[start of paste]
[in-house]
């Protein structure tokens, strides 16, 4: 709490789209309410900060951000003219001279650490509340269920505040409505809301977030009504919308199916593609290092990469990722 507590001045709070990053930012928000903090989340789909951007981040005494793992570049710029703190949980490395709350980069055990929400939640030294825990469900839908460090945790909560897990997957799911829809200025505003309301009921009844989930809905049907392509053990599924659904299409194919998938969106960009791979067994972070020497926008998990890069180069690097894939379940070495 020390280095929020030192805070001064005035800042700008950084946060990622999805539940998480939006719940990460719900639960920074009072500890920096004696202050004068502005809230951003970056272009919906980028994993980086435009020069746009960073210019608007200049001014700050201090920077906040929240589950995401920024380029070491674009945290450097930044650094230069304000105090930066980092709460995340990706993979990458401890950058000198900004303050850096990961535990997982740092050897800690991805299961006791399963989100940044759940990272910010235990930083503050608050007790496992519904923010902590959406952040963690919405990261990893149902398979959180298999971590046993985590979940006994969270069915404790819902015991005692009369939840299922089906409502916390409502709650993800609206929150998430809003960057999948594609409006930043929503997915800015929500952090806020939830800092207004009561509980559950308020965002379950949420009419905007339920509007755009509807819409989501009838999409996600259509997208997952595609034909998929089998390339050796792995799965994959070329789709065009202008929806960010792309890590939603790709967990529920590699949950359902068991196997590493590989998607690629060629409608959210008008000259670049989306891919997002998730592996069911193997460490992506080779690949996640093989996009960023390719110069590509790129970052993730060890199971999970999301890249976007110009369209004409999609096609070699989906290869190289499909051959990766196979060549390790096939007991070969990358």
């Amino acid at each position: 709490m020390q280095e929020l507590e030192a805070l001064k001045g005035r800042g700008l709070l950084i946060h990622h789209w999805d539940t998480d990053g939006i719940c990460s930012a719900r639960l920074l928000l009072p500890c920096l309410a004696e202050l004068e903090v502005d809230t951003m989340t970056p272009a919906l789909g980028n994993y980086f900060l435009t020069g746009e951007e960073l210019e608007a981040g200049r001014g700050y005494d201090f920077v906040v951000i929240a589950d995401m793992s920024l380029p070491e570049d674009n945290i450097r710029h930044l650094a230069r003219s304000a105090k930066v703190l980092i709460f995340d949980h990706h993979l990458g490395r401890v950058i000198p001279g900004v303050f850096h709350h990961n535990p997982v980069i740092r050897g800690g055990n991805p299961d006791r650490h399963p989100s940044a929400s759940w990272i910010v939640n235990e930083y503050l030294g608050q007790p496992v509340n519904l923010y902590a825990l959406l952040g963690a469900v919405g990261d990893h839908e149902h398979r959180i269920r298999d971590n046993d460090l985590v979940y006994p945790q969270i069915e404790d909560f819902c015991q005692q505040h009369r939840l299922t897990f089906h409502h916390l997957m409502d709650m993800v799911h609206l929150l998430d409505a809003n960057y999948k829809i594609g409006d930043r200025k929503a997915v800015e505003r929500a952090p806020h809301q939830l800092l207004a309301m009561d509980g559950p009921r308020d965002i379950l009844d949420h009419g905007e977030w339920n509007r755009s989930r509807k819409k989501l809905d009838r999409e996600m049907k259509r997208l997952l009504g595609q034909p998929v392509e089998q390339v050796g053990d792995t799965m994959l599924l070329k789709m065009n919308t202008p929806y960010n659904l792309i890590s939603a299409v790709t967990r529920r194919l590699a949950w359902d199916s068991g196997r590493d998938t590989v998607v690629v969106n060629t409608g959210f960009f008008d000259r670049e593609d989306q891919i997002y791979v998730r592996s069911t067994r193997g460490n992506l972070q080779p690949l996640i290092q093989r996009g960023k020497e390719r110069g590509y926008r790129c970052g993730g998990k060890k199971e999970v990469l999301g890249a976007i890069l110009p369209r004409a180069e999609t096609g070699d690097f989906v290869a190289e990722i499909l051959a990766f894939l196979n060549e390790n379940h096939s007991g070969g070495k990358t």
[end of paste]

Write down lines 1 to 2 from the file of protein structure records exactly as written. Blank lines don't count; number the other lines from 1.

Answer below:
[in-house]
């Protein structure tokens, strides 16, 4: 709490789209309410900060951000003219001279650490509340269920505040409505809301977030009504919308199916593609290092990469990722 507590001045709070990053930012928000903090989340789909951007981040005494793992570049710029703190949980490395709350980069055990929400939640030294825990469900839908460090945790909560897990997957799911829809200025505003309301009921009844989930809905049907392509053990599924659904299409194919998938969106960009791979067994972070020497926008998990890069180069690097894939379940070495 020390280095929020030192805070001064005035800042700008950084946060990622999805539940998480939006719940990460719900639960920074009072500890920096004696202050004068502005809230951003970056272009919906980028994993980086435009020069746009960073210019608007200049001014700050201090920077906040929240589950995401920024380029070491674009945290450097930044650094230069304000105090930066980092709460995340990706993979990458401890950058000198900004303050850096990961535990997982740092050897800690991805299961006791399963989100940044759940990272910010235990930083503050608050007790496992519904923010902590959406952040963690919405990261990893149902398979959180298999971590046993985590979940006994969270069915404790819902015991005692009369939840299922089906409502916390409502709650993800609206929150998430809003960057999948594609409006930043929503997915800015929500952090806020939830800092207004009561509980559950308020965002379950949420009419905007339920509007755009509807819409989501009838999409996600259509997208997952595609034909998929089998390339050796792995799965994959070329789709065009202008929806960010792309890590939603790709967990529920590699949950359902068991196997590493590989998607690629060629409608959210008008000259670049989306891919997002998730592996069911193997460490992506080779690949996640093989996009960023390719110069590509790129970052993730060890199971999970999301890249976007110009369209004409999609096609070699989906290869190289499909051959990766196979060549390790096939007991070969990358």